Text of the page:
Income tax rules and rates vary by state and some states, like Texas, don’t have income tax at all. Before you move, familiarize yourself with your new state’s income tax rules and assess how these rules will affect your overall tax situation.
Also, check your new state’s residency requirements. If you’ve relocated temporarily, the residency requirements will help you understand at what point you have a tax obligation to the state.
If you’re required to file a state tax return, then you’ll need to keep track of your self-employment earnings in your new state and your old state. When you file your taxes, you’ll likely file returns with both states and pay prorated income tax. Some states have an income tax reciprocity agreement, which can further complicate your state tax filing process.
The complexity of your state taxes will depend on your business, move, and the states involved.
Are there state laws that will impact my business?
Some states have recently taken a harder approach toward employee classification, and this should be carefully considered before making any move. California’s AB5, for example, may be just the beginning of new regulations that will impact how sole proprietors find work in certain industries.
As more states move toward the untangling of tricky legal definitions, forming an LLC may help you present your business as a solid and independent enterprise free from some employee/employer oversight. If you do need to form an LLC to conform with your new state’s laws, then you’ll want to plan for this before you move.
Will my business be relevant?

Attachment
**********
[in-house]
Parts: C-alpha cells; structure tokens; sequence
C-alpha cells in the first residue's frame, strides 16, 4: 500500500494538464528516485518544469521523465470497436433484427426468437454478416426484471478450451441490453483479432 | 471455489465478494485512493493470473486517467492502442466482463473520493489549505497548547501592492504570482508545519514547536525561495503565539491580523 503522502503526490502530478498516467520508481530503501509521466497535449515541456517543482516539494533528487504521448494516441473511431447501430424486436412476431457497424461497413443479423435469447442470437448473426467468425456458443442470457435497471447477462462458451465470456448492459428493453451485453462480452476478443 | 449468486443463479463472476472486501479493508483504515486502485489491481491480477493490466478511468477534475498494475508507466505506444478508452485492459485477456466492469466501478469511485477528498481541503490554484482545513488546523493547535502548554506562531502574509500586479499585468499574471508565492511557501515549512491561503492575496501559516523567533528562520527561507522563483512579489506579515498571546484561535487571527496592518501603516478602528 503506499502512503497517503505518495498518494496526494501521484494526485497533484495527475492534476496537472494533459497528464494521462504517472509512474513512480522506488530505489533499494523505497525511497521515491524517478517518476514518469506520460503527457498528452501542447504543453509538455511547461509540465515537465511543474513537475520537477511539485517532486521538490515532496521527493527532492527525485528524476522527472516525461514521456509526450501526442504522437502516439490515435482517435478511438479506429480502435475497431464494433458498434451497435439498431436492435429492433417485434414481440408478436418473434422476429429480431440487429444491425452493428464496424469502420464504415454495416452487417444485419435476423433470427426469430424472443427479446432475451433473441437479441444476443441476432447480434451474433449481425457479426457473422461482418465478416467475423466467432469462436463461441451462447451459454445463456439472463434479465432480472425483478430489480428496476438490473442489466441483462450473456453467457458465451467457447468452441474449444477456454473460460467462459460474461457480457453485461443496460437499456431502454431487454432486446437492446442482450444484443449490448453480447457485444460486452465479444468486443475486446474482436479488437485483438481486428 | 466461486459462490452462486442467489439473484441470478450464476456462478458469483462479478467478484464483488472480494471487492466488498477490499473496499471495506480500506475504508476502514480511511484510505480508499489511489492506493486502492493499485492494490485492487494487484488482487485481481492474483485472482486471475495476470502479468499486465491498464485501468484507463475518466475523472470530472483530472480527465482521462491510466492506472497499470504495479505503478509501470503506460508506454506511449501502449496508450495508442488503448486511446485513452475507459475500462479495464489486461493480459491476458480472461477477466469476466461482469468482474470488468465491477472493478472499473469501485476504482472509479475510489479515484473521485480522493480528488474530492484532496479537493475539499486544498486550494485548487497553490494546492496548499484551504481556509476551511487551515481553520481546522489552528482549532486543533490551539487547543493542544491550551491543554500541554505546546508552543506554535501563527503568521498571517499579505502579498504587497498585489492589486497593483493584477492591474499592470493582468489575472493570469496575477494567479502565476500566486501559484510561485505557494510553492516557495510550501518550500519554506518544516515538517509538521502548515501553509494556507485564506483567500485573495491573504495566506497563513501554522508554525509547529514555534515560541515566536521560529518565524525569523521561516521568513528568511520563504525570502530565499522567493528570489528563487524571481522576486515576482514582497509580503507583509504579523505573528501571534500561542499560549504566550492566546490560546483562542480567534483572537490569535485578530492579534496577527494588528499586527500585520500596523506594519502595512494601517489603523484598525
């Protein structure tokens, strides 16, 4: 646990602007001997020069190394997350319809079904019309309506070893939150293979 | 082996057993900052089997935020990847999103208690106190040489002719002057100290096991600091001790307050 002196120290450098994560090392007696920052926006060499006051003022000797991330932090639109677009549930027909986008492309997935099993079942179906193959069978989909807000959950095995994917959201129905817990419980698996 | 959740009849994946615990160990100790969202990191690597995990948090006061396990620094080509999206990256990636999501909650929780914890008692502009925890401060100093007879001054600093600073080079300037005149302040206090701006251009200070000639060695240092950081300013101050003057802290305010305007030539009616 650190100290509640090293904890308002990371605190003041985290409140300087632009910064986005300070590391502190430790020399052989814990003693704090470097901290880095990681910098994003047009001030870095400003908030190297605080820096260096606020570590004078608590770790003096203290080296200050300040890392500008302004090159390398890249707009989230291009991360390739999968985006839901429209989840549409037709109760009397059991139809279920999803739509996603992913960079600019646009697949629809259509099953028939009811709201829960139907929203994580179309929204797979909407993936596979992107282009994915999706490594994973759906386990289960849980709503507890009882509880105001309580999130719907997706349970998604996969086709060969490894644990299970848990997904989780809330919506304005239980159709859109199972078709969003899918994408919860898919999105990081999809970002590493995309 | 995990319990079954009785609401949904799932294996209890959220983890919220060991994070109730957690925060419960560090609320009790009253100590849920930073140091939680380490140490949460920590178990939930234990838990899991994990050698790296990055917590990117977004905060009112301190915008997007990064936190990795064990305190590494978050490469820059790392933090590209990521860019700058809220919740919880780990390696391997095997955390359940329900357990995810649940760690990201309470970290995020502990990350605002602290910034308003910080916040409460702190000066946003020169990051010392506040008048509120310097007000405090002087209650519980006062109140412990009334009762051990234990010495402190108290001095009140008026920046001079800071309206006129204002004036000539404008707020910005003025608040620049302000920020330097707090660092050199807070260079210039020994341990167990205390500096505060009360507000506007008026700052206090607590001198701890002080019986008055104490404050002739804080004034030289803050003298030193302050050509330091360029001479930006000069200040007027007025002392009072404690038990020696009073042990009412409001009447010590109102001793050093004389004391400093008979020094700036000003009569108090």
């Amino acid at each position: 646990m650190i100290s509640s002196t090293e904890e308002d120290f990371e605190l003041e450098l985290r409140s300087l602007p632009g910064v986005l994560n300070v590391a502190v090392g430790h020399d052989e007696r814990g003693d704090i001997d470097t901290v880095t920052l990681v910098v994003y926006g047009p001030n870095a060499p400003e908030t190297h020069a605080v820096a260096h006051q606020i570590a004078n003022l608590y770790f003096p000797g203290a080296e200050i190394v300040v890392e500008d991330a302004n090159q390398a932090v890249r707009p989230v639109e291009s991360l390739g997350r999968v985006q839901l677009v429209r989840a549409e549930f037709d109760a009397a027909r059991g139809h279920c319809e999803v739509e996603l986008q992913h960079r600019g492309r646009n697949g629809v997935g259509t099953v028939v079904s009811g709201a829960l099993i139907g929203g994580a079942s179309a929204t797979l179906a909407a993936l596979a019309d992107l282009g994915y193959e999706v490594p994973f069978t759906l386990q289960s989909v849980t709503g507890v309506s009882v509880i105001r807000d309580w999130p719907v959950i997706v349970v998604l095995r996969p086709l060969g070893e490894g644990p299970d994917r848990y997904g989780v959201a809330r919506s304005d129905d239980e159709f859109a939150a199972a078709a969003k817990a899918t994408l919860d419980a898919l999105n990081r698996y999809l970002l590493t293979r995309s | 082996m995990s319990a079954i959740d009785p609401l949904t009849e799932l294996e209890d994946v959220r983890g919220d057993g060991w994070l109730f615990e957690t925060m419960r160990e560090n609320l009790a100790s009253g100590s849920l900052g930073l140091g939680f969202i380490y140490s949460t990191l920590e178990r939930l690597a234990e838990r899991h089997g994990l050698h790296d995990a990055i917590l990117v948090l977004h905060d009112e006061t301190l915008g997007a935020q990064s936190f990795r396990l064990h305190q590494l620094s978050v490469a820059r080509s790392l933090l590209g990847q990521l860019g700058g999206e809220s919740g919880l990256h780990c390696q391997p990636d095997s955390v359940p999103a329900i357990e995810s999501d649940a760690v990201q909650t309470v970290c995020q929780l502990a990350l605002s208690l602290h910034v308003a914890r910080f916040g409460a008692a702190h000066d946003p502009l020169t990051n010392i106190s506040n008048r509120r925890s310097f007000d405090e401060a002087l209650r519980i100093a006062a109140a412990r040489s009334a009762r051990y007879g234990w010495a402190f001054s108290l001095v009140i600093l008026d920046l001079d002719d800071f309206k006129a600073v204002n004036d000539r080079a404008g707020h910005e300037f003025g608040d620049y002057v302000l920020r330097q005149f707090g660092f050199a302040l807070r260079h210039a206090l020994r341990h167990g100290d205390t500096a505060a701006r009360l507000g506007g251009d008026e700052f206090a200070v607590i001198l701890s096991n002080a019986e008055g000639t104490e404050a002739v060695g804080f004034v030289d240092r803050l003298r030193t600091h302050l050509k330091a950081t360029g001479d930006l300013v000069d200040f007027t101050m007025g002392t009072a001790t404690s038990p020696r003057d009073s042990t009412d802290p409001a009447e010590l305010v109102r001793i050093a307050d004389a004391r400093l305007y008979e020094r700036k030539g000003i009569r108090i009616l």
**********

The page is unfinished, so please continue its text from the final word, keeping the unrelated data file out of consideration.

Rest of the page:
Maybe you’ve seen amazing successes in your current business. How will a move affect that? At first glance, it may not seem like anything will change, especially if you’re moving to a community similar to the one you left behind.
The culture of different states can be quite the contrast, however, with the populations set on doing their own thing, buying the products they are most familiar with, and only investing in services that support their existing lifestyles.
If you’re moving from a state with a very different way of life, will your business be as relevant? This isn’t as much of a consideration for online companies who serve the entire country (or globe), but prepare yourself if you want to thrive in a local, customer-facing enterprise.
Will I have support?
It’s not enough to have customers. You also want to have like-minded business owners who get your struggles and can come alongside and offer resources, advice, and networking opportunities.
Each state has a very different scene for business owners, from their chambers of commerce to local industry conferences. If you can, research what’s out there before you move and start connecting on LinkedIn. Sign up for industry email newsletters. Check out some virtual events. See what state-based education programs, grants, and growth accelerators exist.
While moving to someplace better is admirable, communities, industries, and laws change. Continue to do your research, stay on top of changing business conditions, and look for future opportunities to grow and serve those around you. Your next move may be easier if you go in knowing the level of groundwork required.
Andi Smiles, small business financial consultant and coach, teaches rad business owners to take control of their finances so they can step into their personal power.
She’s helped hundreds of self-employed folx organize and understand their business finances, while also uncovering their emotional relationship with money. Andi’s core belief is that when business owners are engaged with their finances, their personal awareness around money deepens, creating more sustainable and authentic businesses. She loves helping business owners connect with and feel good about their finances- no matter how many dollars are in their bank account.